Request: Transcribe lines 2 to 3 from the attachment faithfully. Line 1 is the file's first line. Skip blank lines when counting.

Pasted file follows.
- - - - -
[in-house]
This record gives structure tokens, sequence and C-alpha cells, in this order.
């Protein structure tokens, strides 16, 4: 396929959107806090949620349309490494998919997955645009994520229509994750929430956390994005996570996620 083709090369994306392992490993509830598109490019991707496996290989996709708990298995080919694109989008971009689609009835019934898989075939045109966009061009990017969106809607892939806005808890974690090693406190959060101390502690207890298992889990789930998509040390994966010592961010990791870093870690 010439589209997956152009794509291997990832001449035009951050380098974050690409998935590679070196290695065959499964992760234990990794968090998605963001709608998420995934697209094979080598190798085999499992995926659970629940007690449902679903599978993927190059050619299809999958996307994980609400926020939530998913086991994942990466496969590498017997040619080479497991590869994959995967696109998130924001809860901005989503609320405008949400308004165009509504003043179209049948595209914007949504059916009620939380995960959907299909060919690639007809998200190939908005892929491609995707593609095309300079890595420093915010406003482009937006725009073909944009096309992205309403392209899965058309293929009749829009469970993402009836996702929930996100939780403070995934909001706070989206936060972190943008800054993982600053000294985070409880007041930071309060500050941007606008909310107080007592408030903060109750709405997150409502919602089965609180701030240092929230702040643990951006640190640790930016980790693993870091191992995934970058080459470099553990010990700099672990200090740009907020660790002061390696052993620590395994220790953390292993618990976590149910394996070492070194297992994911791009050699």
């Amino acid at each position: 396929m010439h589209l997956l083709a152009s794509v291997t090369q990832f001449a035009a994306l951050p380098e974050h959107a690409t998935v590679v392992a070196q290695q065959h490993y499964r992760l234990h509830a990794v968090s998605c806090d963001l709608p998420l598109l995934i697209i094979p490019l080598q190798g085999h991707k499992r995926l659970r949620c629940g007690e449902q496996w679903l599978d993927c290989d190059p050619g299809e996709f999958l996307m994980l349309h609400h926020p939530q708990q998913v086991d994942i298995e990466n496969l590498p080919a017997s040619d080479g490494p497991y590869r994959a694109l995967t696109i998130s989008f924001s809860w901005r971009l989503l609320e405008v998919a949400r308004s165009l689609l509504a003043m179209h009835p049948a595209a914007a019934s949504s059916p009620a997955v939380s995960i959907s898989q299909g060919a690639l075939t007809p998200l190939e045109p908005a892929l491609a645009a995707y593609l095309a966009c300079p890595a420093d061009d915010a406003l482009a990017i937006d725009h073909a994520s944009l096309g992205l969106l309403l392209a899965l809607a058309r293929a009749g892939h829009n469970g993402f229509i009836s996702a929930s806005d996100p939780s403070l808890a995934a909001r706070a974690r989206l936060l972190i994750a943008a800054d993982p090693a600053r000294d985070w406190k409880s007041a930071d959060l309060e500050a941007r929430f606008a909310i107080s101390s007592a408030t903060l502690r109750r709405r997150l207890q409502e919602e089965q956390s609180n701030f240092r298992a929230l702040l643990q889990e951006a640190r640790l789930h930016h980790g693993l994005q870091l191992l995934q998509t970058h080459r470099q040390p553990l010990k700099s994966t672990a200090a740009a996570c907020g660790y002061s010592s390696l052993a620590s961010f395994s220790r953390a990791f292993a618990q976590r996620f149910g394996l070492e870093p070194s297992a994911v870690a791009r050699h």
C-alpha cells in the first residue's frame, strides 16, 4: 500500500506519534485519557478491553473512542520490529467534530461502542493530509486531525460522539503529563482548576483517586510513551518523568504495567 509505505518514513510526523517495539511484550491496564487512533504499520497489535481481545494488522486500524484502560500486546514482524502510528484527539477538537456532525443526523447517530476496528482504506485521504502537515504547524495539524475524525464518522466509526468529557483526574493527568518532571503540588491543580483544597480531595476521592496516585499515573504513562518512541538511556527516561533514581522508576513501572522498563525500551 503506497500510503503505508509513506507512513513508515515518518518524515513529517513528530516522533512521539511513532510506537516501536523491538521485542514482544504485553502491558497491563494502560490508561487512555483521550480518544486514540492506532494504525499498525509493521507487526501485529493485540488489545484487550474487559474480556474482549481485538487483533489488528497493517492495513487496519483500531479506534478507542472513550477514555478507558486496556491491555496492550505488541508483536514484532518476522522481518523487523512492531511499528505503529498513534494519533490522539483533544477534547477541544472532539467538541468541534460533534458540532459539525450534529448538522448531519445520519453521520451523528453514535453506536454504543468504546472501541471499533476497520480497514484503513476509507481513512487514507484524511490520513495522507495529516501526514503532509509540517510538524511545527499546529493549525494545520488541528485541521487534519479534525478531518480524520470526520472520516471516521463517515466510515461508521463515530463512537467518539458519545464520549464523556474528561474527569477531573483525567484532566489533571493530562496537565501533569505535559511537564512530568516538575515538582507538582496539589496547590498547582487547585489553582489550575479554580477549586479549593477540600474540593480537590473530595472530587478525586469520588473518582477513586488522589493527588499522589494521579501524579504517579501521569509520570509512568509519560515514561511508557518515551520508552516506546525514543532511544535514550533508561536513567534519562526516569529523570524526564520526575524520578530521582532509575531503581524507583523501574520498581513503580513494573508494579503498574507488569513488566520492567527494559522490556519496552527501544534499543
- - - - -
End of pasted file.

This record gives structure tokens, sequence and C-alpha cells, in this order.
């Protein structure tokens, strides 16, 4: 396929959107806090949620349309490494998919997955645009994520229509994750929430956390994005996570996620 083709090369994306392992490993509830598109490019991707496996290989996709708990298995080919694109989008971009689609009835019934898989075939045109966009061009990017969106809607892939806005808890974690090693406190959060101390502690207890298992889990789930998509040390994966010592961010990791870093870690 010439589209997956152009794509291997990832001449035009951050380098974050690409998935590679070196290695065959499964992760234990990794968090998605963001709608998420995934697209094979080598190798085999499992995926659970629940007690449902679903599978993927190059050619299809999958996307994980609400926020939530998913086991994942990466496969590498017997040619080479497991590869994959995967696109998130924001809860901005989503609320405008949400308004165009509504003043179209049948595209914007949504059916009620939380995960959907299909060919690639007809998200190939908005892929491609995707593609095309300079890595420093915010406003482009937006725009073909944009096309992205309403392209899965058309293929009749829009469970993402009836996702929930996100939780403070995934909001706070989206936060972190943008800054993982600053000294985070409880007041930071309060500050941007606008909310107080007592408030903060109750709405997150409502919602089965609180701030240092929230702040643990951006640190640790930016980790693993870091191992995934970058080459470099553990010990700099672990200090740009907020660790002061390696052993620590395994220790953390292993618990976590149910394996070492070194297992994911791009050699």